He urged recognition of “the great progress that has already been made in broadband buildout,” both as a result of universal service support and private sector investment, according to his prepared remarks. He called for a technologically neutral approach to solutions. “Clearly, it is not economically feasible to drag fiber to every unserved location,” he said.
“In establishing this new panel, I appreciate the Chairman’s direction to return to the past practices of how advisory committees are run. This means the Commission assigns issues for the committee to examine but then steps back and awaits your views and recommendations. Our role is not to be overly involved and certainly not prescribe what you should find or recommend. The members of the committee should be given wide latitude to make the best recommendations based on the information available and their personal experiences,” Commissioner O’Rielly said.
The formal start date of the charter of the BDAC under the Federal Advisory Committee Act (FACA) was March 1, 2017.Today’s meeting included presentations by FCC staffers on relevant proceedings, such as the wireline and wireless infrastructure deployment items adopted by the Commission yesterday (TR Daily, April 20), explanations of FACA provisions governing the committee’s activities, the various issues and topics the FCC is referring to the committee, and self-introductions of committee members, who explained their particular interests in broadband deployment.
There was also a presentation on the five previously announced working groups that will draft recommendations for approval by the full committee: model code for municipalities, model code for states, competitive access to broadband infrastructure, removing state and local regulatory barriers, and streamlining federal siting.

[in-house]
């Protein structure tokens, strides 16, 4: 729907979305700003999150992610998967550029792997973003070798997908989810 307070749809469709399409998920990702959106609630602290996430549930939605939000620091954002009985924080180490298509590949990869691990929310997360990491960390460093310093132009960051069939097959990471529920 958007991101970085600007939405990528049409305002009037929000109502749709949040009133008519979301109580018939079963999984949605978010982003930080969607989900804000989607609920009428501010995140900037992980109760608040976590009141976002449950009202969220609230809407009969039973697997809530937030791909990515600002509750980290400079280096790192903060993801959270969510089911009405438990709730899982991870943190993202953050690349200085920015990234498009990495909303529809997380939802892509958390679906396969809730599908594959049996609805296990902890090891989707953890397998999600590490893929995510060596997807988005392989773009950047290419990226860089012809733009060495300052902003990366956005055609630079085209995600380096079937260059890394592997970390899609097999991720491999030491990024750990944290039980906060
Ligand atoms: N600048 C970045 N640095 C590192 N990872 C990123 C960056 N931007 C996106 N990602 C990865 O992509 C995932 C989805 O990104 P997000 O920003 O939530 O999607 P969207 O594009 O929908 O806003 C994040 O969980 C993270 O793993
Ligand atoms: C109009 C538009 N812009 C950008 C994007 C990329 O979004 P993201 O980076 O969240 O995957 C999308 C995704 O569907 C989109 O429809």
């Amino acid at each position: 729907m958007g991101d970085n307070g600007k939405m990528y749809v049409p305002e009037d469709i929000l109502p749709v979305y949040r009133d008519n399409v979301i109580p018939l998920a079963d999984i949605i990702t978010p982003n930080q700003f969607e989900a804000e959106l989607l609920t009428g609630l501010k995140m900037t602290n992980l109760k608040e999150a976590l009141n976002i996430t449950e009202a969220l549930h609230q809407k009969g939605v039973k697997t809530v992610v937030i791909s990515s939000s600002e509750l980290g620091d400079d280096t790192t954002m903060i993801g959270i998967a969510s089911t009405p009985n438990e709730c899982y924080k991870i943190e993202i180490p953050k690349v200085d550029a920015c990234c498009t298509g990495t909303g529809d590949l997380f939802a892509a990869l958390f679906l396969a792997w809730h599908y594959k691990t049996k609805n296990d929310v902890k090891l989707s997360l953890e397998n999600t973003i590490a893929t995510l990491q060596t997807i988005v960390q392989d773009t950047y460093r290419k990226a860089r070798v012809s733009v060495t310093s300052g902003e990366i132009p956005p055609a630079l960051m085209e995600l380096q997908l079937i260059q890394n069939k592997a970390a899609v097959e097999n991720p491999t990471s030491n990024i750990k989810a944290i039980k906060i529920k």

The next meeting, at which working groups will report on their progress and receive feedback from the full committee, is tentatively scheduled for July 20. A year-end meeting at which the committee is expected to vote on final recommendations is planned for October or November.
Meanwhile, the FCC said in a public notice yesterday that “presentations to the BDAC, including to its subcommittees and working groups, and at any roundtable discussions sponsored by the BDAC, and presentations between BDAC members (including members of any subcommittees or working groups) and FCC staff or Commissioners, will be treated as exempt presentations for ex parte purposes. This treatment is appropriate since presentations to the Committee, like comments on a Notice of Inquiry, will not directly result in the promulgation of new rules.” That is, parties are not required to file ex parte notices regarding such presentations.
“We recognize, however, that in the course of its work the BDAC may address issues that are subject to pending rulemaking proceedings. The Commission will not rely in these proceedings on any information submitted to the BDAC, or to any of its subcommittees, working groups, or sponsored roundtables, or information conveyed by BDAC members (including members of any subcommittees or working groups) to FCC staff or Commissioners unless that information is first placed in the record of the relevant proceeding,” the FCC said in the General docket 17-83 public notice. —Lynn Stanton, firstname.lastname@example.org